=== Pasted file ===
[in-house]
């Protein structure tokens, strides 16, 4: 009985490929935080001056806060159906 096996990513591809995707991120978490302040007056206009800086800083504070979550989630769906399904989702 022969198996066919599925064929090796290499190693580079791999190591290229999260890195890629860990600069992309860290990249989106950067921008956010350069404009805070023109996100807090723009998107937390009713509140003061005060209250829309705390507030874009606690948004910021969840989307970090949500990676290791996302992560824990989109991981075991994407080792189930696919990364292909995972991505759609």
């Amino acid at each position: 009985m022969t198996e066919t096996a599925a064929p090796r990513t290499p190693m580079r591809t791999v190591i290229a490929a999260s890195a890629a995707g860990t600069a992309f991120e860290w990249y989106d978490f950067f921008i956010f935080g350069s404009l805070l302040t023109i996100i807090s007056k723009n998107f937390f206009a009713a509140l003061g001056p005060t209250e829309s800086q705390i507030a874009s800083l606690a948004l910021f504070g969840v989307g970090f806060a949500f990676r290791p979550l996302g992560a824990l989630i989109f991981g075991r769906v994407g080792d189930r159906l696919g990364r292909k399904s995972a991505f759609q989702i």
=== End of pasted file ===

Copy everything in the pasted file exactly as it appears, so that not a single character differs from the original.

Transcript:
[in-house]
């Protein structure tokens, strides 16, 4: 009985490929935080001056806060159906 096996990513591809995707991120978490302040007056206009800086800083504070979550989630769906399904989702 022969198996066919599925064929090796290499190693580079791999190591290229999260890195890629860990600069992309860290990249989106950067921008956010350069404009805070023109996100807090723009998107937390009713509140003061005060209250829309705390507030874009606690948004910021969840989307970090949500990676290791996302992560824990989109991981075991994407080792189930696919990364292909995972991505759609």
């Amino acid at each position: 009985m022969t198996e066919t096996a599925a064929p090796r990513t290499p190693m580079r591809t791999v190591i290229a490929a999260s890195a890629a995707g860990t600069a992309f991120e860290w990249y989106d978490f950067f921008i956010f935080g350069s404009l805070l302040t023109i996100i807090s007056k723009n998107f937390f206009a009713a509140l003061g001056p005060t209250e829309s800086q705390i507030a874009s800083l606690a948004l910021f504070g969840v989307g970090f806060a949500f990676r290791p979550l996302g992560a824990l989630i989109f991981g075991r769906v994407g080792d189930r159906l696919g990364r292909k399904s995972a991505f759609q989702i």